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Eagle Rock Business Owners Representative of Bike Lane Debate

The hopes and concerns of business owners surrounding possible bike lanes on Colorado Boulevard are representative of the larger bike lane debate in Northeast Los Angeles

Ask business owners along Eagle Rock's Colorado Boulevard how they feel about the potential installation of bike lanes on their street, and you will hear a diversity of opinion. 

Patricia Neale Vuagniaux, owner of Swork Coffee, is a cyclist herself. She enjoys pedaling to the beach for exercise, and thinks the installation of bike lanes would be beneficial to the health and safety of Eagle Rock riders. 

However, when asked how the bike lanes proposed through the 2010 Los Angeles Master Bike Plan would affect her business, she's still unsure.

"As a biker, we don't tend to stop very often. We bike through," she said. "When I'm exercising, and biking very hard, the last thing I want to do is stop and load up on carbs."

A few doors down, at Dave's Chillin & Grillin, owner Dave Evans observes that it's the motorists who don't tend to stop very often.

Evans said he'd like to see both bike lanes and some more crosswalks on the boulevard, both of which might force drivers to slow down and smell the cheesesteak.

"The drivers just blow right by sometimes," he said.

Thus is the dichotomy that has played out in both Eagle Rock and nearby Highland Park over the proposed bike lanes on North Figueroa Street and Colorado Boulevard. 

A traffic study of the proposed bike lanes predicts that stop times at intersections along both streets would be increased by about three minutes as a result of the bike lanes. 

Whether or not that is a good thing for local business is all a matter of perspective. 

Charles Fisher, a local historian in Highland Park, said that while the bike lanes may be a boon for small, locally owned shops, they seem to be hurting larger stores where customers load up in bulk. 

"John Neese, owner of Galco's, has lost business. McDonald's is down too" Fisher said. 

Ruben Perez, co-owner of Organix on Colorado Boulevard, doesn't foresee bike lanes impacting his business very much.

"We've already got three car lanes, I don't see how only having two would be such a problem. It will probably slow down between 7:30 - 9 a.m. and then again when school gets out," he said. 

Perez is in a unique situation, though. As the owner of an all organic and vegan grocery store, he said he caters to a customer base that is more likely to hop on a bicycle and ride to his store. 

"We raffled off a mountain bike at our grand opening," Perez said. "I think riding is good for the environment and good for the health of the community."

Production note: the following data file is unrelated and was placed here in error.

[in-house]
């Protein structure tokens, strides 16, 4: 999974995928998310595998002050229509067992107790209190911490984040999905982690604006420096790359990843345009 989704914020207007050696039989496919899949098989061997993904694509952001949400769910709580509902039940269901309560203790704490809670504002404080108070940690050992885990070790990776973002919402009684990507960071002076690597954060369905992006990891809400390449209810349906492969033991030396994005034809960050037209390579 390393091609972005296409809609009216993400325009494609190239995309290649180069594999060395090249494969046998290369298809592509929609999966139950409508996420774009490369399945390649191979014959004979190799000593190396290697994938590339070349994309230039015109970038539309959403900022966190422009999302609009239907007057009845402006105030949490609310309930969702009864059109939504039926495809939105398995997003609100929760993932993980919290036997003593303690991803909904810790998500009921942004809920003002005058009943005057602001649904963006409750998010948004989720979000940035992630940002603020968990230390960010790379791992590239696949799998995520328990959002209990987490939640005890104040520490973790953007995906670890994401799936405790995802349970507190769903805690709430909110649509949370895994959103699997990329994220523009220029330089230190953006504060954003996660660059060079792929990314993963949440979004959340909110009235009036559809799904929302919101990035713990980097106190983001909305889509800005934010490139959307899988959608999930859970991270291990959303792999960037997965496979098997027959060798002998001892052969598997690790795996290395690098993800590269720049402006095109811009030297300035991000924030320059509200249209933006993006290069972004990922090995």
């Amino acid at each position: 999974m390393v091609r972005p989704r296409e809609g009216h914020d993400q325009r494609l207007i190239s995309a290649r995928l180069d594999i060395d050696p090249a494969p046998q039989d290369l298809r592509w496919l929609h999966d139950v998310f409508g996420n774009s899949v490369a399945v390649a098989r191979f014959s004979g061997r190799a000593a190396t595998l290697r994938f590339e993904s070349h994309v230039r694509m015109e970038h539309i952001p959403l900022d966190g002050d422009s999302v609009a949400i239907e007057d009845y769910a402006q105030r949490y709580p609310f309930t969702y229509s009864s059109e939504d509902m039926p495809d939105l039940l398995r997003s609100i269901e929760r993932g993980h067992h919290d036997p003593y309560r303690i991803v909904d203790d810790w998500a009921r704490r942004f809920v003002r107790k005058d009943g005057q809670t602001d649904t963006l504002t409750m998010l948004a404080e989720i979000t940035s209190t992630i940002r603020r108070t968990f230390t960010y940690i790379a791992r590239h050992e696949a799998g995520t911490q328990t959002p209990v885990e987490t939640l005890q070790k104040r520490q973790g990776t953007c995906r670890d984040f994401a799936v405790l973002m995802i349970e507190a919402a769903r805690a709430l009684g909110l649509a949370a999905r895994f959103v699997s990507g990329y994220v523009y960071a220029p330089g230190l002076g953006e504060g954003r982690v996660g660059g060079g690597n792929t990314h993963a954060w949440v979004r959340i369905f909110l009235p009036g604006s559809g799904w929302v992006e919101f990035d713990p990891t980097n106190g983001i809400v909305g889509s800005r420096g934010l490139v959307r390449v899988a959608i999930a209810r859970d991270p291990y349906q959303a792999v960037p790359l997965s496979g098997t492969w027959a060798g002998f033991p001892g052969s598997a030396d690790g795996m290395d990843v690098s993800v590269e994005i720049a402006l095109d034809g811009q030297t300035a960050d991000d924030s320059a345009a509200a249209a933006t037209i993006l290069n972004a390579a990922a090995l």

But what about the health of those businesses that are less likely to attract ycling inclined customers?

"I can understand the fight from businesses that depend on vehicles," he said. 

Timothy February 21, 2013 at 01:10 AM
Darren, why not have the bikes use parallel streets to major thoroughfares such as are available around York blvd.? Safer and slower traffic speeds. This is an area with big hills and quite steep inclines to many homes. Unless I am wanting a major cardio workout every time I leave the house, biking is not practical. I believe this is the situation for much of the population in this area.
Darren February 21, 2013 at 04:09 PM
If I'm out for a leisurely ride and it's convenient, I might indeed choose a side street over a major road. But, if cyclists destinations are on that road, they should be afforded the same conveniences in accessing those destinations as people traveling in cars. Your argument can be flipped -- why don't you take the 110 or the 134 to get to your destination? And the answer is obvious -- it's often not convenient (though we know that some use these thoroughfares to avoid freeways). I accept that and expect drivers to accept cyclists/pedestrians/riders of public transit desire to reach our destinations in manners that are direct and convenient, too, by sharing the road that we all pay for. I also appreciate that the terrain of the area can limit some people's ability to travel by bike, but giving people a choice doesn't limit your ability to continue driving. Not incidentally, it is the streets where the lanes are being proposed (York's a done deal, so can we stop arguing about that now?) that are less hilly, making them preferable to circuitous routes via side-streets where businesses and schools are not even located. Moreover, increased cycling in SF and Seattle suggest that even in hilly areas, people will use improved infrastructure if it's available. Finally, you might consider an electric-assist bike if the terrain is too much for you.
Timothy February 21, 2013 at 11:31 PM
HaHa, funny Darren. The terrain isn't too much, it's that I actually work in a place I cannot arrive coated in sweat to. It's well with reasonable limits to direct particular forms of traffic/vehicles, trucks for example, to certain streets and not others.
Peggy Drouet February 23, 2013 at 07:34 AM
I would probably do my shopping, etc., elsewhere than on Colorado Blvd. if many bikers use the bike lanes. It is difficult enough making a left-hand turn into the Trader Joe's parking lot already and I won't want to have to avoid or wait for bikers as well. The same goes for making a left-hand turn from the Bank of America parking lot. There is also a section of Colorado Blvd. just west of CVS where two lanes merge into one lane. The only way a bike lane can be put here is to not allow parking in front of businesses here.
Do Something February 26, 2013 at 04:55 PM
Well said Darren, well said.

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